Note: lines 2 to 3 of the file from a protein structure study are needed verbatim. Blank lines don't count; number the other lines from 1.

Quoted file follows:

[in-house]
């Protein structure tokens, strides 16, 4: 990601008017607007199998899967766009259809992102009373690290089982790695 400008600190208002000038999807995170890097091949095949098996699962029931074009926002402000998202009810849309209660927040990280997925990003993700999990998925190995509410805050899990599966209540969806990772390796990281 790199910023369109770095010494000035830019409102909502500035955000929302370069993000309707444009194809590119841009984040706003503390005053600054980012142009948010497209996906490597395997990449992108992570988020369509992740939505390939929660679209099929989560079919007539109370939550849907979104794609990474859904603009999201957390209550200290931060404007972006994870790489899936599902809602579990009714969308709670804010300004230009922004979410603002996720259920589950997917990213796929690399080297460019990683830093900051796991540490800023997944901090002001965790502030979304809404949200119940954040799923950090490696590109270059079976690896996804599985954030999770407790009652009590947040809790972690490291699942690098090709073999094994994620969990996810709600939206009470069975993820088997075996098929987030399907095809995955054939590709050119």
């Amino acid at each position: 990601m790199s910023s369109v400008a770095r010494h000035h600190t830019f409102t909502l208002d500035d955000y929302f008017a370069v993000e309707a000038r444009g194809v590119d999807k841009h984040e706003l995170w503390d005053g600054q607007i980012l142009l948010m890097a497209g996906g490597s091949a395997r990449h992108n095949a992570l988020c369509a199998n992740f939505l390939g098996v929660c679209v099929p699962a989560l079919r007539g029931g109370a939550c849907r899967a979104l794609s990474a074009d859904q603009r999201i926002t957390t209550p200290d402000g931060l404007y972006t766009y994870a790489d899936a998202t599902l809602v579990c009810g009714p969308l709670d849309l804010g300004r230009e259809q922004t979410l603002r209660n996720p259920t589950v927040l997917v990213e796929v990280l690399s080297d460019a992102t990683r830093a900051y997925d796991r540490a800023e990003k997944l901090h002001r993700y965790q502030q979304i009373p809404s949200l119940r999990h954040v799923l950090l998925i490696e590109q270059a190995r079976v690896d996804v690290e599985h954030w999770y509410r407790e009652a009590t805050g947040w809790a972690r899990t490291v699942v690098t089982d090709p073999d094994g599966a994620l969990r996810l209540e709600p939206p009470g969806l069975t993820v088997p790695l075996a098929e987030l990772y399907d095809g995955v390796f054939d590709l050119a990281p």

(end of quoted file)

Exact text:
């Protein structure tokens, strides 16, 4: 990601008017607007199998899967766009259809992102009373690290089982790695 400008600190208002000038999807995170890097091949095949098996699962029931074009926002402000998202009810849309209660927040990280997925990003993700999990998925190995509410805050899990599966209540969806990772390796990281 790199910023369109770095010494000035830019409102909502500035955000929302370069993000309707444009194809590119841009984040706003503390005053600054980012142009948010497209996906490597395997990449992108992570988020369509992740939505390939929660679209099929989560079919007539109370939550849907979104794609990474859904603009999201957390209550200290931060404007972006994870790489899936599902809602579990009714969308709670804010300004230009922004979410603002996720259920589950997917990213796929690399080297460019990683830093900051796991540490800023997944901090002001965790502030979304809404949200119940954040799923950090490696590109270059079976690896996804599985954030999770407790009652009590947040809790972690490291699942690098090709073999094994994620969990996810709600939206009470069975993820088997075996098929987030399907095809995955054939590709050119």
């Amino acid at each position: 990601m790199s910023s369109v400008a770095r010494h000035h600190t830019f409102t909502l208002d500035d955000y929302f008017a370069v993000e309707a000038r444009g194809v590119d999807k841009h984040e706003l995170w503390d005053g600054q607007i980012l142009l948010m890097a497209g996906g490597s091949a395997r990449h992108n095949a992570l988020c369509a199998n992740f939505l390939g098996v929660c679209v099929p699962a989560l079919r007539g029931g109370a939550c849907r899967a979104l794609s990474a074009d859904q603009r999201i926002t957390t209550p200290d402000g931060l404007y972006t766009y994870a790489d899936a998202t599902l809602v579990c009810g009714p969308l709670d849309l804010g300004r230009e259809q922004t979410l603002r209660n996720p259920t589950v927040l997917v990213e796929v990280l690399s080297d460019a992102t990683r830093a900051y997925d796991r540490a800023e990003k997944l901090h002001r993700y965790q502030q979304i009373p809404s949200l119940r999990h954040v799923l950090l998925i490696e590109q270059a190995r079976v690896d996804v690290e599985h954030w999770y509410r407790e009652a009590t805050g947040w809790a972690r899990t490291v699942v690098t089982d090709p073999d094994g599966a994620l969990r996810l209540e709600p939206p009470g969806l069975t993820v088997p790695l075996a098929e987030l990772y399907d095809g995955v390796f054939d590709l050119a990281p």